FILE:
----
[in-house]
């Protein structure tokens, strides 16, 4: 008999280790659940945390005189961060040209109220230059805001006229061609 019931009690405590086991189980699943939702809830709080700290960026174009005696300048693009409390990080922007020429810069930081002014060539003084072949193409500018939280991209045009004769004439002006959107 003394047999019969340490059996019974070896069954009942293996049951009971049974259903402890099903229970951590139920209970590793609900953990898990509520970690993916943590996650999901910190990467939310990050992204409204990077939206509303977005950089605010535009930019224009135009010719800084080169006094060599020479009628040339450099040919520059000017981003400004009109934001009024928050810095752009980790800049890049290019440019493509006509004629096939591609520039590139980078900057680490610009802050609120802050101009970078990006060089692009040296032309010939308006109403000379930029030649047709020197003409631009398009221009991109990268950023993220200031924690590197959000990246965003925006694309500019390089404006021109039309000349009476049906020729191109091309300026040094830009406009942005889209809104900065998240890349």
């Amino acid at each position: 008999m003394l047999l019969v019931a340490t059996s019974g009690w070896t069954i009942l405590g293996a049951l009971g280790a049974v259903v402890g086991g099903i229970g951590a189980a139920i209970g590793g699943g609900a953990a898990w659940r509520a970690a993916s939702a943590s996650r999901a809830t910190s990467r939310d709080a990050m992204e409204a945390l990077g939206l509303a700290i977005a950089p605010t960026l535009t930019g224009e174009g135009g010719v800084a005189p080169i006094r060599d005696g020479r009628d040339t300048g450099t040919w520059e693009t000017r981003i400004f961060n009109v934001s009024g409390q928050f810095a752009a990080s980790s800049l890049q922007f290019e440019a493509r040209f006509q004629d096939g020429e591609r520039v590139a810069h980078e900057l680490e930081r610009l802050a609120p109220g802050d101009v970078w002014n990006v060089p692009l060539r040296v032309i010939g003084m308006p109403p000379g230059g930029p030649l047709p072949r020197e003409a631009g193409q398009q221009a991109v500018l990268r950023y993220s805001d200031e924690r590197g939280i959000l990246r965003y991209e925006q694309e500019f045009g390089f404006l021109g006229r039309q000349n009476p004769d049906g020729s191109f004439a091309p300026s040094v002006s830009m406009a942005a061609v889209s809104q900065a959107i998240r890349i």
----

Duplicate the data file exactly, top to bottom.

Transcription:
[in-house]
């Protein structure tokens, strides 16, 4: 008999280790659940945390005189961060040209109220230059805001006229061609 019931009690405590086991189980699943939702809830709080700290960026174009005696300048693009409390990080922007020429810069930081002014060539003084072949193409500018939280991209045009004769004439002006959107 003394047999019969340490059996019974070896069954009942293996049951009971049974259903402890099903229970951590139920209970590793609900953990898990509520970690993916943590996650999901910190990467939310990050992204409204990077939206509303977005950089605010535009930019224009135009010719800084080169006094060599020479009628040339450099040919520059000017981003400004009109934001009024928050810095752009980790800049890049290019440019493509006509004629096939591609520039590139980078900057680490610009802050609120802050101009970078990006060089692009040296032309010939308006109403000379930029030649047709020197003409631009398009221009991109990268950023993220200031924690590197959000990246965003925006694309500019390089404006021109039309000349009476049906020729191109091309300026040094830009406009942005889209809104900065998240890349």
């Amino acid at each position: 008999m003394l047999l019969v019931a340490t059996s019974g009690w070896t069954i009942l405590g293996a049951l009971g280790a049974v259903v402890g086991g099903i229970g951590a189980a139920i209970g590793g699943g609900a953990a898990w659940r509520a970690a993916s939702a943590s996650r999901a809830t910190s990467r939310d709080a990050m992204e409204a945390l990077g939206l509303a700290i977005a950089p605010t960026l535009t930019g224009e174009g135009g010719v800084a005189p080169i006094r060599d005696g020479r009628d040339t300048g450099t040919w520059e693009t000017r981003i400004f961060n009109v934001s009024g409390q928050f810095a752009a990080s980790s800049l890049q922007f290019e440019a493509r040209f006509q004629d096939g020429e591609r520039v590139a810069h980078e900057l680490e930081r610009l802050a609120p109220g802050d101009v970078w002014n990006v060089p692009l060539r040296v032309i010939g003084m308006p109403p000379g230059g930029p030649l047709p072949r020197e003409a631009g193409q398009q221009a991109v500018l990268r950023y993220s805001d200031e924690r590197g939280i959000l990246r965003y991209e925006q694309e500019f045009g390089f404006l021109g006229r039309q000349n009476p004769d049906g020729s191109f004439a091309p300026s040094v002006s830009m406009a942005a061609v889209s809104q900065a959107i998240r890349i």